Logical Fallacies
Logical Fallacies / Texas Sharpshooter
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Texas Sharpshooter


The Texas sharpshooter fallacy occurs when a speaker chooses a cluster of data to apply to their argument, or when they find a pattern that they can apply to a presumption.

Example of Texas Sharpshooter

  • A recent study showed that the top 10 countries where Italian soda is most commonly consumed are also countries that have some of the lowest rankings in reported cases of depression. Therefore Italian soda makes people happy. Though there may be a correlation between the two, that does not necessarily mean causation.
  • There are some measurements which could be used to conclude that there is global warming happening. But other information and statistics which contradict those results are ignored.

This is a common fallacy.

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Texas SharpshooterExtended Explanation

The Texas Sharpshooter fallacy is a logical fallacy that occurs when data is selectively collected and then used to support the conclusion of the argument. It is commonly used to describe situations where a person or group of people cherry-pick data points from a set of available data to support a predetermined conclusion, giving the impression that the data points were chosen for their relevance to the conclusion. In other words, the data points are chosen not for their relevance to the conclusion, but for their ability to support the conclusion.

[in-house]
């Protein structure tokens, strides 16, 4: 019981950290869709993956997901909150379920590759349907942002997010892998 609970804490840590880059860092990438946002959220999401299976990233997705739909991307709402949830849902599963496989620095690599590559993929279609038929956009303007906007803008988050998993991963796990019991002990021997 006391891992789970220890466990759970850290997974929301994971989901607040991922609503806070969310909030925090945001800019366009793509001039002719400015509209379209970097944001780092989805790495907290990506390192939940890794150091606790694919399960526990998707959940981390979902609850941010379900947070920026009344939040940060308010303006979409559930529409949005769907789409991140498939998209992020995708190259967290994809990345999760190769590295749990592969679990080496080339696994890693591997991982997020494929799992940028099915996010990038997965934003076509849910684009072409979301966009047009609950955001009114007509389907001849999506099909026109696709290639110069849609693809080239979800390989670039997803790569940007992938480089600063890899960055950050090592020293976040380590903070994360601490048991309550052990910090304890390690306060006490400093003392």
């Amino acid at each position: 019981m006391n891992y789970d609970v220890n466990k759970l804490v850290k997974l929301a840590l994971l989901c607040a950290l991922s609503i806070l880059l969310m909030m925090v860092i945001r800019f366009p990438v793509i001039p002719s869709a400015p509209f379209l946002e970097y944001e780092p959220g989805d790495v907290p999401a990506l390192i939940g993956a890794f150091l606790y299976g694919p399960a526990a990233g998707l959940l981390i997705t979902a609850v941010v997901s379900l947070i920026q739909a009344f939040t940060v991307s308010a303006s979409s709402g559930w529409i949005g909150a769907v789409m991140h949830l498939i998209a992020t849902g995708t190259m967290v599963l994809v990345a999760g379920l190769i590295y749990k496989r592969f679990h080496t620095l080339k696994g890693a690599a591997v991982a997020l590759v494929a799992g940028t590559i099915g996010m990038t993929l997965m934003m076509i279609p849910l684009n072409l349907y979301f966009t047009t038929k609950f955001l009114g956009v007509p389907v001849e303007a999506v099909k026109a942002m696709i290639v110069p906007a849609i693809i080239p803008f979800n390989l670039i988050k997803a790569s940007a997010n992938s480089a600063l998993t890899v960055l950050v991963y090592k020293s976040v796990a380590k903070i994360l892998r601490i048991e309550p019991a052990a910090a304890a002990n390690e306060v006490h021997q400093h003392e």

The name comes from the analogy that a person shooting at a barn wall from a distance of many yards will create a random pattern of bullet holes. However, if the shooter then paints a bulls-eye around the cluster of bullet holes that are closest together, it will falsely appear that their aim was accurate. This is analogous to the way data can be selectively chosen to falsely appear to support a predetermined conclusion.

The Texas Sharpshooter fallacy is an example of confirmation bias, where a person selectively chooses data points that support their existing beliefs or preconceptions, while ignoring or disregarding data points that contradict those beliefs. This form of bias is particularly common when people are trying to confirm a hypothesis or theory they already believe to be true. It is also common when people are attempting to prove a point or discredit an opposing argument.

The Texas Sharpshooter fallacy can be avoided by using a more comprehensive approach to data collection and analysis. This involves looking at all available data points, not just those that support one’s existing beliefs or preconceptions. It also involves attempting to disprove a hypothesis or theory, rather than simply looking for evidence to support it. Additionally, it is important to avoid the temptation to fit data points to a predetermined conclusion, and instead to allow the data to speak for itself.